“Thirty years ago my older brother, who was ten years old at the time, was trying to get a report on birds written that he’d had three months to write. [It] was due the next day. We were out at our family cabin in Bolinas, and he was at the kitchen table close to tears, surrounded by binder paper and pencils and unopened books on birds, immobilized by the hugeness of the task ahead. Then my father sat down beside him, put his arm around my brother’s shoulder, and said. ‘Bird by bird, buddy. Just take it bird by bird.'”
If you have ever wondered what it takes to be a writer, what it means to be a writer, what the contents of your school lunches said about what your parents were really like, this book is for you. From faith, love, and grace to pain, jealousy, and fear, Lamott insists that you keep your eyes open, and then shows you how to survive. And always, from the life of the artist she turns to the art of life.
(Condensed synopsis and cover image from Goodreads.com)
Bird by Bird by Anne Lamott was recommended and loaned to me by a fellow teacher. She thought that I would find it interesting, not only for possible use in my classroom, but also just for my own personal use. I was really interested in reading Bird by Bird, especially after having read On Writing by Stephen King. I also know that another colleague of mine uses Lamott’s chapter “Shitty Firsts Drafts” with her AP students at the beginning of each year, so I was curious to find out how I could utilize this book.
What I liked about both Bird by Bird is that similar to On Writing, Lamott uses a combination of memoir and lessons to put together her advice on writing. However, unlike King, Lamott’s stories seemed to repeat themselves. This was just something that lost my interest on a personal level, not on a level that would help with the writing aspect. This book was also geared towards those who are planning on writing fiction novels and/or short stories. While this is generally not the area of writing that I do, I did still find a lot of helpful hints along the way.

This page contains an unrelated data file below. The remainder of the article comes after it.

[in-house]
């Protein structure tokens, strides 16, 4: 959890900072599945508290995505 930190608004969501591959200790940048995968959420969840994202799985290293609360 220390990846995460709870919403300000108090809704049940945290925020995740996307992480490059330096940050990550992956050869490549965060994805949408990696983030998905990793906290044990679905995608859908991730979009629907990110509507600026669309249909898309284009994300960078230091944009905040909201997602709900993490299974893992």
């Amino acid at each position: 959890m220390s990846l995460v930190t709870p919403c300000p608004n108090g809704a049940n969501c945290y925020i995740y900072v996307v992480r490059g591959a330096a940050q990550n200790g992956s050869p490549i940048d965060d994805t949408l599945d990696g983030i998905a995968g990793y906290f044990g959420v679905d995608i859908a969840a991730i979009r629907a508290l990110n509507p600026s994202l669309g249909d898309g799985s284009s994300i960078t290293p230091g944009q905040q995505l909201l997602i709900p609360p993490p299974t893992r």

I thought Lamott’s advice on recognizing shitty first drafts was one that we all need to remember as we write not just for the end goal, but also with an idea of perfection. There could be many missed opportunities when it comes to writing simply because we feel like the end product may not be “good enough.” And this is true. Often our first attempts will not be good enough, but they are a start. They are something to begin with and work from to create that idea that was forming in our head (sometimes at 2:00 in the morning). Lamott also gave great advice about how to use personal experiences in your writing. She often tells her students in her writing classes to think about their childhoods, to use the memories that they have as starting points for their stories. She has them focus on one thing and write about it. She wants them to keep writing until those ideas begin to develop.
Bird by Bird is a book that writers can keep returning to when they find themselves stuck in in need of some guidance. Not only does Lamott tell people to focus on the things and experiences that they know, but she has a one-inch frame approach that allows writers to focus on one thing without feeling overwhelmed with their writing. Since Bird by Bird was a book that was borrowed, I now need to go get my own copy so it can sit alongside King’s book, On Writing.